I’ve been working from home since August, and since I haven’t gotten fired, gone in to debt, or forgotten how to interact with other people yet, I’m taking the liberty of giving anyone who is considering working from home some advice.
But first, here are some things that people will say to you when they find out you work from home (a.k.a. Common Misconceptions):
“Wow! You’re so lucky.”
Yes. Yes. I am lucky. I’m lucky that nobody I work with can tell if I’m wearing deodorant, and that if I sit far enough back from the web cam, you can’t tell that I cut my bangs all by myself last night. My roommates are also lucky, because when they come home to a messy kitchen and all of my papers strewn across the living room (working from home ≠ being a house-husband/wife), they are also coming home to a highly social person who hasn’t spoken to another human since 9 pm the night before, so I’m fresh with stories about my cats, deal summaries, and computer program documentation.
“So do you get to go skiing all the time?”
No. Just because I work from home and theoretically make my own hours, does not mean that I go traipsing up to the mountains any time the whim hits. Because I also work with other people, it is in everyone’s best interest if my own work schedule resembles a Mountain Time 9-5 (or an East Coast 9-6, which is more like a Mountain Time 7-4). Besides, even if I decided to forsake my co-workers to go to the mountains once a week, as an entry-level liberal arts college graduate, I do not make enough money to be able to afford expensive hobbies like skiing. So no, I do not get to go skiing all the time.
“I don’t think I could do that. I’d just end up sleeping all day.”
Thank you for acknowledging that working from home is actually difficult. When you work from home, you still have to work. You don’t end up sleeping all day (well, more than once, accidentally) because you like to eat and have a roof over your head, you like and respect your co-workers, and know that if you don’t do your job, they can’t do theirs.
Now that we’ve gotten the myths and misconceptions out of the way, here are the tips!
Working From Home Tip #1: Get dressed. Every single day.
When you wake up, brush your teeth, put in your contacts, put on deodorant/bathe, do whatever morning routine you require to make yourself presentable to society. You might be tempted to wear your glasses or go without a bra or pants (because people on video chat can only see you from the shoulders up, and can’t smell your breath!), but don’t! You’ll just feel gross and unproductive.
Working from Home Tip #2: Don’t work from your bed or your couch.
It is really tempting. But you’ll get more work done at a desk or a kitchen table. Create a standing desk. You only live once and you don’t want to spend your life horizontal/being unemployed.
Working from Home Tip #3: Leave the house and interact with real humans at least once a day.
Go to the post office. Go to a lunchtime class at the gym. Get post-work drinks with a friend (if you have one – it’s hard to meet people when you’re in your house all day!). Start going to therapy. You’ll be much better at your job if you remember how to talk to actual people.
Working from Home Tip #4: Have some working-from-home allies.
Everybody else who works from home, will from time to time feel crazy and seek human interaction. At this point, they will leave the comfort of their home office and go to a coffee shop or the local library, desperately clinging to threads of conversation that they have with their barista or that homeless guy who lives outside of the after-hours book drop. That person who is staring off into the space above their computer at your neighborhood coffee shop is your new work-from-home best friend! Introduce yourself and make plans to work together in the near future. Even if you don’t understand their job and they don’t understand yours, these people are your physical co-workers and will keep you from going crazier than necessary.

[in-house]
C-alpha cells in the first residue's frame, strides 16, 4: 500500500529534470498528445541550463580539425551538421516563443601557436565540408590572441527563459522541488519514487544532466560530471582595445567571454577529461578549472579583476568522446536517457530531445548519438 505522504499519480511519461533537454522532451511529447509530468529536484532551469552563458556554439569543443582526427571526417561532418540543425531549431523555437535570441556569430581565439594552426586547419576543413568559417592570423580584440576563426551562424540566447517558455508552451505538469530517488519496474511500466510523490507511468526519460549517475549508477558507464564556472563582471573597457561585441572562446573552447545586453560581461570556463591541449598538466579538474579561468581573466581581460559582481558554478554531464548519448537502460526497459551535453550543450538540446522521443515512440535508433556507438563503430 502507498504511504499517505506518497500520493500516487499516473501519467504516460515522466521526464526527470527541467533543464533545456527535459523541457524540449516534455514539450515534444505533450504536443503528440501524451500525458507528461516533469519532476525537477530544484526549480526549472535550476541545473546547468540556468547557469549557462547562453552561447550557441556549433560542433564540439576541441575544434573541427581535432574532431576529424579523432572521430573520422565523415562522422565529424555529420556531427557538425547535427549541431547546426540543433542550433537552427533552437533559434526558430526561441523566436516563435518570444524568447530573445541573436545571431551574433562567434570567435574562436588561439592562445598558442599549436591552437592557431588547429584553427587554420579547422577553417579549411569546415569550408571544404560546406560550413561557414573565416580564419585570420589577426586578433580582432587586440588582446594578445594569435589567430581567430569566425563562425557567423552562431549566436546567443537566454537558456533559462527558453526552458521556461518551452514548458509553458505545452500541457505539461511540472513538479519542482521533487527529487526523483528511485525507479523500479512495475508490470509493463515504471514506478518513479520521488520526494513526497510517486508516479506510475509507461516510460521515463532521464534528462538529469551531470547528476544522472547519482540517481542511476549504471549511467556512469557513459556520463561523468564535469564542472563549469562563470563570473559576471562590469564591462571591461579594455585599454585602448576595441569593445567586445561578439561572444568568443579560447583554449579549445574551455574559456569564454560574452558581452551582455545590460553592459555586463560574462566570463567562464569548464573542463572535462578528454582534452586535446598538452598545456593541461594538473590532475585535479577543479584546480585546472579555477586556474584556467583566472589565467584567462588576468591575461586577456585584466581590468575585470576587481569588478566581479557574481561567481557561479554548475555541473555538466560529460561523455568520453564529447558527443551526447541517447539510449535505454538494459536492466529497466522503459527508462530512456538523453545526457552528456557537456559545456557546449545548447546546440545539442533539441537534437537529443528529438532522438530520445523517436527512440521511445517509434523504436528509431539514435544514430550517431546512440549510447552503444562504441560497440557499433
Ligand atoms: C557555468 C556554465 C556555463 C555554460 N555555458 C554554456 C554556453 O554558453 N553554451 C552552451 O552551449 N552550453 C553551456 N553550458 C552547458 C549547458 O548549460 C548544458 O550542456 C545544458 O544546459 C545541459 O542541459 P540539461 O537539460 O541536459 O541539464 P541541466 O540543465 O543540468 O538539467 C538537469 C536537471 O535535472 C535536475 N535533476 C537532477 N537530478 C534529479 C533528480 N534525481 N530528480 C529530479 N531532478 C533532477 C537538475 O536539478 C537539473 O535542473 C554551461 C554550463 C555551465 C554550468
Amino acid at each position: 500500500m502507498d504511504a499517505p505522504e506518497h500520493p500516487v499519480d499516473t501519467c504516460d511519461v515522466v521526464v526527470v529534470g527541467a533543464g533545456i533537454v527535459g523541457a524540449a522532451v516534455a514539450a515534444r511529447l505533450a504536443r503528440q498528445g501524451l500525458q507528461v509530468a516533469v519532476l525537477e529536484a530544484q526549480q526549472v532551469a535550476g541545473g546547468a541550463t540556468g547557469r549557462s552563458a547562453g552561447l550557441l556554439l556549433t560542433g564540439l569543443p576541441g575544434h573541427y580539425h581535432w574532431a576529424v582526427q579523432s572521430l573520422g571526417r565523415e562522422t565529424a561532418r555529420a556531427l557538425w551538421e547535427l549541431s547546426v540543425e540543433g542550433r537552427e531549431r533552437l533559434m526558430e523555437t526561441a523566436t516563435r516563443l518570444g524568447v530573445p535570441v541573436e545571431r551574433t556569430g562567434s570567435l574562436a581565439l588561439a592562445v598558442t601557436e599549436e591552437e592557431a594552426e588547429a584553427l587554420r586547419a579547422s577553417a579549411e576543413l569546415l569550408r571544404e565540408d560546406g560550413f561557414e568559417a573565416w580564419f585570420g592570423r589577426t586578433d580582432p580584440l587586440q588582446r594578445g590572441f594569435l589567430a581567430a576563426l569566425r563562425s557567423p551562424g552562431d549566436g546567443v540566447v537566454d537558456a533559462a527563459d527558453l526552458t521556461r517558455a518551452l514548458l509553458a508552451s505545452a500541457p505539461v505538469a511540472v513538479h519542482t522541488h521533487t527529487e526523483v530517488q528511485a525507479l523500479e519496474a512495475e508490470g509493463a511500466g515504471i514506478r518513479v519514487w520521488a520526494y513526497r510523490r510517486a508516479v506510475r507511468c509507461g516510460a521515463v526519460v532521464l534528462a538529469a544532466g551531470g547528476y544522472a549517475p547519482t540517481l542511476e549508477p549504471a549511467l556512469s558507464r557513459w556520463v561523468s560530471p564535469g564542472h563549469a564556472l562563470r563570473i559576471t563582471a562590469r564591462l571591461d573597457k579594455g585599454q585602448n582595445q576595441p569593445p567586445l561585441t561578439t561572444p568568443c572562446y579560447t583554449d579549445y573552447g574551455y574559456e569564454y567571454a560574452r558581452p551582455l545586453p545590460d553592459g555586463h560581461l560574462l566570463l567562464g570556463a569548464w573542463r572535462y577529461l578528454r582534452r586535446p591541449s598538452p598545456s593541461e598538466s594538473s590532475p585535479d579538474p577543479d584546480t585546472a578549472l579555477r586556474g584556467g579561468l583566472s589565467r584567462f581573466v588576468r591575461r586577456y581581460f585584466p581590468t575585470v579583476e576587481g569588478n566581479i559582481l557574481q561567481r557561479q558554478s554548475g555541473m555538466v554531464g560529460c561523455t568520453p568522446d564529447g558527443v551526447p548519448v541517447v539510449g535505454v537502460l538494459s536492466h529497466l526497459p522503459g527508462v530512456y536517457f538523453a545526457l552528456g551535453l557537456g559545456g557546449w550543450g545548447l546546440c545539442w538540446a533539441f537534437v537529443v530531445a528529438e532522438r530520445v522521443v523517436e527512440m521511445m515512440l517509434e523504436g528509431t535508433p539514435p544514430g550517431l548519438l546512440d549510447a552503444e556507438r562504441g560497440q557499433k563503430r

Side Note: You might be tempted to become romantically involved with these people, because they are the only people you see on a regular basis. Don’t.
Working from Home Tip #5: Don’t let shared calendars freak you out.
If your place of work uses a service like Google Calendar to make scheduling easier, embrace it in full. It will become your new best friend. But make sure to take advantage of the color-coding feature, so your co-workers’ calendars don’t freak you out. For example, if you look at your calendar and see the words “GETTING MARRIED” on it, think before you panic. Here are some questions that you should ask when you see things that you don’t understand on your calendars.
- Are you engaged/going to San Diego on Saturday/going to the dentist in central Texas?
- Are you even in a relationship/flying out of SFO/someone who has ever been to Texas?
- Is this event actually on your co-worker’s calendar, not yours?
If the answer to these questions is “No, No, Yes,” then you are not getting married that weekend and can spend it cleaning your garage and having a 30 Rock marathon.
In addition, if you have things on your calendar like dates with strangers, visits to your gynecologist, or Lana Del Rey concerts, figure out some kind of code for them. For example: “Drinks with Phil” sounds much better than “Date with Phil #2 from OkCupid ugh I hate dating/why is everybody on OkCupid named Phil?”
Working from Home Tip #6: Don’t let this turn you into a weirdo.
Be a considerate co-worker. Be a considerate roommate/friend/partner. Don’t let the fact that you could, in theory, go days and days without talking face-to-face with an actual human being turn you into a misanthropic lump. Think of the big picture of your company and your role in it. Don’t let spending all day alone get you down. After all, you’re the luckiest person in the world! You get to work from home.